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Intel reveals full lineup of 11th-gen desktop processors

Intel unveiled its full range of 11th-generation desktop processors today, codenamed Rocket Lake S, which are due to debut on March 30th, 2021. That release date is just two weeks from today, which is also when you’ll be able to read reviews of the new hardware from Digital Foundry and other sterling outfits around the world.

The Blue Team is heralding up to a 19 per cent improvement in single-core performance (specifically, instructions per clock or IPC), up to 50 per cent better integrated graphics performance (thanks to Intel’s new Xe graphics architecture) and support for PCIe 4.0 (allowing Intel to finally match AMD with support for high-speed SSDs). There are also new deep learning capabilities that should accelerate certain workloads, AV1 decoding and some interesting new overclocking features we’ll get into later.

We’ll be testing two chips to start, the Core i9 11900K and the Core i5 11600K, representing the top and mid-range options from Intel’s new stack, on a Z590 motherboard – although Intel’s new chips will also work on Z490 and H470 motherboards that have received a BIOS update to add support for the new CPUs, as both 10th-gen and 11th-gen CPUs use the same LGA 1200 socket. As well as these two models arriving soon at Digital Foundry’s Bristol HQ, the full lineup incorporates some 19 11th-gen processors – not even mentioning the 11 refreshed 10th-gen parts and Pentium Gold processors that we won’t be covering in this article. Here’s how the whole family looks – note that the prices listed are for lots of 1000, so retail prices may be a few notes higher.

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Intel unveiled its full range of 11th-generation desktop processors today, codenamed Rocket Lake S, which are due to debut on March 30th, 2021. That release date is just two weeks from today, which is also when you’ll be able to read reviews of the new hardware from Digital Foundry and other sterling outfits around the world.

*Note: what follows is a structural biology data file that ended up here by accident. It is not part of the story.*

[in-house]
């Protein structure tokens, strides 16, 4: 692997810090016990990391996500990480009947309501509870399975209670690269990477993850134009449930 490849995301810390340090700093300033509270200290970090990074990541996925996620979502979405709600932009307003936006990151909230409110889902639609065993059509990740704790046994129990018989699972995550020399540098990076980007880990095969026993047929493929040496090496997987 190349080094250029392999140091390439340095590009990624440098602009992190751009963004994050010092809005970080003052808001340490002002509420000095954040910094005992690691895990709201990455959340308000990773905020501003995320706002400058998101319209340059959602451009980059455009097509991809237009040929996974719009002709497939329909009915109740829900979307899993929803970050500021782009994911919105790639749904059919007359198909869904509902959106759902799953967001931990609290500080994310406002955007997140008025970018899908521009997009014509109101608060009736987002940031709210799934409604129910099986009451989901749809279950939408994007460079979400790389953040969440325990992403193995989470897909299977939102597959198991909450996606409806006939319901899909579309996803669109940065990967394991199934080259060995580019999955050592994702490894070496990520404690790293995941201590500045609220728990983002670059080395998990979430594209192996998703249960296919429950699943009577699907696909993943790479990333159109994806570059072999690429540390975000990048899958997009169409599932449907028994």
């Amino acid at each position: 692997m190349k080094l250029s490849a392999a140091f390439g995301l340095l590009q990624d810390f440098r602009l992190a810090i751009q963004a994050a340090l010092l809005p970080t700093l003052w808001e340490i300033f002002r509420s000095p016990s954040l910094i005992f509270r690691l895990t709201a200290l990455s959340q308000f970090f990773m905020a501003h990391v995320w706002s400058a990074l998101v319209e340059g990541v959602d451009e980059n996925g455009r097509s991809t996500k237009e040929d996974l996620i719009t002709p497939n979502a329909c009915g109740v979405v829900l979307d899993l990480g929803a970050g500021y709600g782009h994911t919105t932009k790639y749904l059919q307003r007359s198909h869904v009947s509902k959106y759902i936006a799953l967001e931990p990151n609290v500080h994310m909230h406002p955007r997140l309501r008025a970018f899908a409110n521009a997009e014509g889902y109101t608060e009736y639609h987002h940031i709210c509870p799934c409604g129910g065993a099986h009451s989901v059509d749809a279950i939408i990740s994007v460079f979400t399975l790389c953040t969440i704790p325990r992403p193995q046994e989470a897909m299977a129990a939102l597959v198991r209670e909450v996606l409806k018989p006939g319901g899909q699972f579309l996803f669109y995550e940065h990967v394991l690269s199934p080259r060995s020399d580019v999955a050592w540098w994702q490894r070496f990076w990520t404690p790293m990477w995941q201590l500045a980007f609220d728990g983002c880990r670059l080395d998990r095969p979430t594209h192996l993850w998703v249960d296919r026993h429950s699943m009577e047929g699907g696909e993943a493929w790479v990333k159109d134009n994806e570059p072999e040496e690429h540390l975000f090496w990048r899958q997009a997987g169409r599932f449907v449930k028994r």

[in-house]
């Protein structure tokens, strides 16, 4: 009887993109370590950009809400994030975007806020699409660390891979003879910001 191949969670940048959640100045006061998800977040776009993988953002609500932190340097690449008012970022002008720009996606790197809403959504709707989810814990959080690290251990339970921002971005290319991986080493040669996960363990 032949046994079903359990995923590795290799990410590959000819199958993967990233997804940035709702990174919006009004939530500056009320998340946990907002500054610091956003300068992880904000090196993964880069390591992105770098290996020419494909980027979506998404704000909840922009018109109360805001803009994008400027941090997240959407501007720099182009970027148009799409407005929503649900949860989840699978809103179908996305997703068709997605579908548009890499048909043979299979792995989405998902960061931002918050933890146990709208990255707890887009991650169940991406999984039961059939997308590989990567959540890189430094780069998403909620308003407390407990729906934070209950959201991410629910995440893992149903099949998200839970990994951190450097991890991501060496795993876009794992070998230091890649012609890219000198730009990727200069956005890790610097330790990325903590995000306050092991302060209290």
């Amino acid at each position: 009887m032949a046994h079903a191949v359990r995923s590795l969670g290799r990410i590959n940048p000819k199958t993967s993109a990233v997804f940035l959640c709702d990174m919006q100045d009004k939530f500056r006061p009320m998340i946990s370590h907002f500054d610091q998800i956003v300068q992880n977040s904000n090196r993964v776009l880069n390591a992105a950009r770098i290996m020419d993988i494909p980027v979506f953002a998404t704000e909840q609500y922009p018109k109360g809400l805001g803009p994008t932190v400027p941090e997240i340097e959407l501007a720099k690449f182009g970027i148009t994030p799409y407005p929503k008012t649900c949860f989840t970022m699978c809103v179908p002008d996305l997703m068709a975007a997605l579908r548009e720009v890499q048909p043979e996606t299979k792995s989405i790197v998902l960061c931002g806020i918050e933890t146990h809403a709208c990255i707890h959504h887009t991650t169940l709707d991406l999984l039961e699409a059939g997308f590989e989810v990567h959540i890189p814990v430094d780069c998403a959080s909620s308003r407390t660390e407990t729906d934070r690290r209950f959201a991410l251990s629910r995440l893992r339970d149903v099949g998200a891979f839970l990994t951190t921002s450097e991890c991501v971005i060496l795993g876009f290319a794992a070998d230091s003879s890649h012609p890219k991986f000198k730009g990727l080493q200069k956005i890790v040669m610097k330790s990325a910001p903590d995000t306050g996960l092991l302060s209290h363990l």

The Blue Team is heralding up to a 19 per cent improvement in single-core performance (specifically, instructions per clock or IPC), up to 50 per cent better integrated graphics performance (thanks to Intel’s new Xe graphics architecture) and support for PCIe 4.0 (allowing Intel to finally match AMD with support for high-speed SSDs). There are also new deep learning capabilities that should accelerate certain workloads, AV1 decoding and some interesting new overclocking features we’ll get into later.

We’ll be testing two chips to start, the Core i9 11900K and the Core i5 11600K, representing the top and mid-range options from Intel’s new stack, on a Z590 motherboard – although Intel’s new chips will also work on Z490 and H470 motherboards that have received a BIOS update to add support for the new CPUs, as both 10th-gen and 11th-gen CPUs use the same LGA 1200 socket. As well as these two models arriving soon at Digital Foundry’s Bristol HQ, the full lineup incorporates some 19 11th-gen processors – not even mentioning the 11 refreshed 10th-gen parts and Pentium Gold processors that we won’t be covering in this article. Here’s how the whole family looks – note that the prices listed are for lots of 1000, so retail prices may be a few notes higher.

Read more

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